Saturday, November 27, 2010

The Williams post-mortem

So we've had a day or so to digest Premier Danny Williams resigning. I wanted to hold off a bit just to try and let the decision process. There was a lot of rush to judgment on Thursday and because of that I think there was a lot was a lot of odd reaction. The Globe and Mail cranked out an editorial less than two hours after Williams made his formal announcement. I know in this day and age of instant and constant media you have to react quickly, but my god that's a bit much.
(Danny Williams on the night former Premier Roger Grimes called the election in 2003)

Most of the commentary has a kind of "Greatest Hits" feel about it. "He did this and this and this that was good, he did that and that which was bad" and then a summing up paragraph of what kind of premier he was, depending on what side of the political spectrum the writer fell.

Mainland writers seem impressed with the changes he's made to Newfoundland, but they certainly haven't forgiven him for taking down the Canadian flag during his spat with Paul Martin. I was there the day he ordered that, in the Confederation Building media room. And then I rushed outside to get pictures of the flag being lowered. My small part in Canadian history.
(The removing of the Canadian flag on that very day)

The reaction in Newfoundland has, as expected, been one of massive morning filled with small bursts of joy. I'm surprised there weren't flags being flown at half mast and people weren't wearing armbands. I've had my problems with him as premier, no doubt about that. Despite the list of accomplishments people rattle off, I never thought he lived up to his potential. His government wasn't as open as I had hoped. He had a bit too much of a vicious streak, even for a provincial politician. There's a fine line between being an aggressive negotiator and a bully, and he crossed that line too often for my liking. He honestly could have been a much better premier.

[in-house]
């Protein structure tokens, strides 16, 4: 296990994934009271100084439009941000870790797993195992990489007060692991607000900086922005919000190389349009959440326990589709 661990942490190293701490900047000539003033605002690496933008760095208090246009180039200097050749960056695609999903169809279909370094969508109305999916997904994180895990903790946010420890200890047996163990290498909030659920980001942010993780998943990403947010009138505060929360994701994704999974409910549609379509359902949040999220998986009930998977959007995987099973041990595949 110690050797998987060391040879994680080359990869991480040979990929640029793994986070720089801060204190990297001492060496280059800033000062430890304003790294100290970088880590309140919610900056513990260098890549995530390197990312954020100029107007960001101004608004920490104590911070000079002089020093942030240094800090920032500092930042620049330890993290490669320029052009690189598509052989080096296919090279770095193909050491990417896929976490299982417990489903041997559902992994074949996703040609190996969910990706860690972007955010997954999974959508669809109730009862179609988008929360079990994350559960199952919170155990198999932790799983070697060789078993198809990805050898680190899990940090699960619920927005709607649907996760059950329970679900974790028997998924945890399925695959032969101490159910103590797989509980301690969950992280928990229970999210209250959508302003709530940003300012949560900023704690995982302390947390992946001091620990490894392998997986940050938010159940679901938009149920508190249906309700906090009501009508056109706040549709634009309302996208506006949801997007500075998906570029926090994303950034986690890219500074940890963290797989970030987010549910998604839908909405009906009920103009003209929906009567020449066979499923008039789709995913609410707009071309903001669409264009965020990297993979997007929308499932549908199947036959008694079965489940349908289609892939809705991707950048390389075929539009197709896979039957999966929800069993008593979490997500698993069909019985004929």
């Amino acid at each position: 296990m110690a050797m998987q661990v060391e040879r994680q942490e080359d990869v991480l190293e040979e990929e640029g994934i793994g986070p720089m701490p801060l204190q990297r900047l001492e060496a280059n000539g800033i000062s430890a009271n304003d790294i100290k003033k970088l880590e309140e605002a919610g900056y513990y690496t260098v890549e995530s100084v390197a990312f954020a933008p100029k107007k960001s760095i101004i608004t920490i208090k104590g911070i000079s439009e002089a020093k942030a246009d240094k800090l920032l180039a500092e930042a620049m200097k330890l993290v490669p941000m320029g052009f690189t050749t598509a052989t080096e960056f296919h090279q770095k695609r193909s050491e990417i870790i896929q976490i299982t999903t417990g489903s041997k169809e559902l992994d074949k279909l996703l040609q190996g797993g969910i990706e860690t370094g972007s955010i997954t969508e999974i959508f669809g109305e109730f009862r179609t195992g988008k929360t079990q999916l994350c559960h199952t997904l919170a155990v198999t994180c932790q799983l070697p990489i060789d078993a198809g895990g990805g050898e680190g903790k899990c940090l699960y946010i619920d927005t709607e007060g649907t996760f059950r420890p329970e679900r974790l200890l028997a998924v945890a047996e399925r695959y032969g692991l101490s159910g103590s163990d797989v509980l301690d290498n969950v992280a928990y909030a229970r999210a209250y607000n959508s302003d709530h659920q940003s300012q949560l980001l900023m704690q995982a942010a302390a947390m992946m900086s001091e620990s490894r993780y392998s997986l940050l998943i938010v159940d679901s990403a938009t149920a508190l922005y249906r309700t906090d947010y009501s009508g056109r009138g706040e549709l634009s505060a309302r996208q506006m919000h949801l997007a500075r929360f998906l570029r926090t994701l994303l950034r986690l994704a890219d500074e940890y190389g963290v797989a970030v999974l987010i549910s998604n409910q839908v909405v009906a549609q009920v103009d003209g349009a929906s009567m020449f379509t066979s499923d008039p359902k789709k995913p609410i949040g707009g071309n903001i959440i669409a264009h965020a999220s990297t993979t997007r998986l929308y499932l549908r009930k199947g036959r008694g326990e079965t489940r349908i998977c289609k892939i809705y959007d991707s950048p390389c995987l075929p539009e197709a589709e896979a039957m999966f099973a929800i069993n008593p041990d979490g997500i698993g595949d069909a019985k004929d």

But there is no denying this, he was beloved. Ed Hollett and others can argue about the accuracy of provincial polling, and they might have a point,but there have been few provincial politicians who have been this beloved for this long. Smallwood, perhaps, but he didn't exactly go out on a grace note, what with his desperate, clawing attempts at keeping power.
(Me and Danny, January 2005. Photo copyright Greg Locke)

This is a key thing to Williams. He didn't overstay his welcome. Very few premiers can say that. Lord knows Smallwood couldn't, nor could Peckford. Wells, managed to see the writing on the wall and get out while he could. I'm convinced if Williams had stayed for a third term it would have gotten ugly at some point. People would start grumbling and muttering about over staying his welcome.

Instead, people are actually upset about a politician quitting. That's a rare sight to see.